Officers drive home skills needed to chase suspects - Ford Forums - Mustang Forum, Ford Trucks, Ford Focus and Ford Cars
Ford Crown Victoria | Mercury Marauder | Grand Marquis | P71 Forum for discussion of the Ford Crown Victoria, Mercury Marauder, Mercury Grand Marquis and P71.

LinkBack Thread Tools Display Modes
post #1 of 1 (permalink) Old 04-20-04, 07:34 AM Thread Starter
Registered User
GMACK24's Avatar
Join Date: Feb 2001
Location: Raynham, MA United States
Age: 42
Posts: 2,065
Officers drive home skills needed to chase suspects

Columbus Telegram, NE - Apr 17, 2004

Heather Koontz, Telegram Staff Writer

Civilians getting out of police cars grinning.

It's different when they were in the driver's seat.

Students in the Citizens Police Academy had the chance to pilot a cruiser Saturday morning on a closed course at the Columbus Airport. The class of seven Police Academy students was taught by Officers Aaron Howland and Jason Romshek.

The session was a taste of the training police officers go through annually in case of high speed pursuits and it gave students first-hand experience with the level of technique officers are required to have during such times.

The three-hour session was split into three parts: driving the car, being a passenger with a trained officer at the wheel and driving with the lights and sirens on.

Phase One

Sitting behind the wheel of a Ford Crown Victoria, white hood large and looming, a sea of orange dots and asphalt spread out in front.

It's not just driving somebody else's car, it's driving a police officer's car (even if it is out of service), with lots of police officers around.

But they're saying, "Go for it," and every muscle is aching to hit the accelerator, slam on the brakes, maneuver through turns and skid around something at some point.

Those cones that are supposed to designate the lane are laid out at a width that, from the cockpit perspective, seems about a foot wider than the car. Howland said the lane was at least 12 feet wide at any given spot in the course, and the car is no wider than 8 feet.

Reversing around this cone then that one seemed to cause the most trouble. Some students were better than others. But overall, the cone casualty rate across the course was high.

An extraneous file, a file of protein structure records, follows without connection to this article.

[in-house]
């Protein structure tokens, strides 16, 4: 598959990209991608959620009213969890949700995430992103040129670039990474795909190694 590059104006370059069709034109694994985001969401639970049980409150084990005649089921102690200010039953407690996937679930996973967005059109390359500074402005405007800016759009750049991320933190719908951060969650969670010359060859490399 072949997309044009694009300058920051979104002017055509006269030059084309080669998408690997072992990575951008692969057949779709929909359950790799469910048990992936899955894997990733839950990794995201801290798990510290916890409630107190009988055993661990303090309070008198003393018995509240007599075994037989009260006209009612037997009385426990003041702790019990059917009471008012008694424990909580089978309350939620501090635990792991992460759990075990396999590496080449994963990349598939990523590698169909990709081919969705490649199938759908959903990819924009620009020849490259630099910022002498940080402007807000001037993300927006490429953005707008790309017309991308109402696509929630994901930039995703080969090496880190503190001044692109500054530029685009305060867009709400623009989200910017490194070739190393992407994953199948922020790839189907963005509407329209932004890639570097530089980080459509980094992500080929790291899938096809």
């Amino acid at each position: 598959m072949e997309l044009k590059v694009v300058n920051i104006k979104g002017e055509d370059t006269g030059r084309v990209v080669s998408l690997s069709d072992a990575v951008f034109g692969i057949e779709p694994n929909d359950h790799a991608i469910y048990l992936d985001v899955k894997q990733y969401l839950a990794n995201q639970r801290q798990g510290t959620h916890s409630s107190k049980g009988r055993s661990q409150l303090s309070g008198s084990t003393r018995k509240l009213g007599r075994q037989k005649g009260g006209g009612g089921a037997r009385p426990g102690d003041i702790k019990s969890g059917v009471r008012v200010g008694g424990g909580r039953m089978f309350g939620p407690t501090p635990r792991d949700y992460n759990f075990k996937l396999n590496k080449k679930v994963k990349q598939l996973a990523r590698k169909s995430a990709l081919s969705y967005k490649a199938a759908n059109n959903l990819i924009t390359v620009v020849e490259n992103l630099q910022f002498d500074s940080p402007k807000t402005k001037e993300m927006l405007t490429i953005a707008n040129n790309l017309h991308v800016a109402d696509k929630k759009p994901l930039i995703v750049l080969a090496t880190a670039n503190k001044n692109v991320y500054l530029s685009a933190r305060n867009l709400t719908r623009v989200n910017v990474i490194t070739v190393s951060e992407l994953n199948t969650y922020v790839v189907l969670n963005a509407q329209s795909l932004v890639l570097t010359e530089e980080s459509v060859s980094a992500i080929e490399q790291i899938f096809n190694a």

Averaging speeds just above idle, we learned the course, drove back to start, and took it a few more times, gaining momentum with our confidence.

Jim Briggs was the first to go around. He got out of the car looking like a kid at Christmas.

"That's a rush. It was more fun than I thought it would be. Once you get behind the wheel, you start feeling like a policeman chasing someone," Briggs said.

"The third time, I wanted to do better with speed."

Phase Two

Having just hit top speeds of not that fast and crushing cones like they were worth top points, our turn came in the passenger seat.

Compared to the students, the officers' driving was pure precision.

Romshek looked over with a cool glance, drawled out a casual, "Hang on," and slammed on the gas, maneuvered through turns, braked without instantaneous whiplash and skidded around lots of things.

But where I was white-knuckled at 15 mph, he was doing 40, and didn't hit a cone.

"I like it better riding with them," Cindy Bower said. "It's faster. A lot faster."

After that, we had a chance to ride in either the good guy or bad guy car, in a lights-flashing, sirens-blaring chase around the course. Watching the cat-and-mouse game gave a good appreciation of the importance of the training.

"I just have way more respect for them, the way they can control these cars," Brewer said.

Phase Three

"When you drive with your lights and sirens on, it gets your blood pumping, your adrenaline going. It changes the way you drive," Romshek had said before the class started.

We had learned the course, then saw how it should be done. It was our turn.

Howland flipped the sirens on, and there was an instant signal to my brain to hit the gas. The first little jaunt to the left, the hairpin turn, it was all of a sudden my road.

I slowed down here the last time but not now, I thought through the slalom. Now, I'm making time.

"You feel like you need to go faster. It's like, 'Get 'em, get 'em, get 'em," Wanda Arp said.

Howland said that's why the officers go through the training they do.

"Even with us, our adrenaline goes up when we get involved in a pursuit. But because of our training, we're able to control those emotions that as a civilian you can't because you're not used to that. That's why we do that type of training, so when we get involved in pursuits or shootings, our training kicks in and it's not just adrenaline."

GMACK24 is offline  
Sponsored Links

  Ford Forums - Mustang Forum, Ford Trucks, Ford Focus and Ford Cars > Ford Cars and PAG Vehicles > Ford Crown Victoria | Mercury Marauder | Grand Marquis | P71

Currently Active Users Viewing This Thread: 1 (0 members and 1 guests)
Thread Tools
Show Printable Version Show Printable Version
Email this Page Email this Page
Display Modes
Linear Mode Linear Mode

Similar Threads
Thread Thread Starter Forum Replies Last Post
Volvo S80 now also with all-wheel drive Stacy94PGT Volvo 1 04-07-03 10:39 PM
Sorrento meet reflections... Rmyers On the Road in Australia 34 03-28-03 05:48 AM
AAM - Drive day Oran Park May 24th XR8chic On the Road in Australia 1 05-20-02 07:34 PM
AAM - Drive day Oran Park May 24th XR8chic On the Road in Australia 1 05-20-02 07:25 PM

Posting Rules  
You may not post new threads
You may not post replies
You may not post attachments
You may not edit your posts

BB code is On
Smilies are On
[IMG] code is On
HTML code is Off
Trackbacks are On
Pingbacks are On
Refbacks are On

For the best viewing experience please update your browser to Google Chrome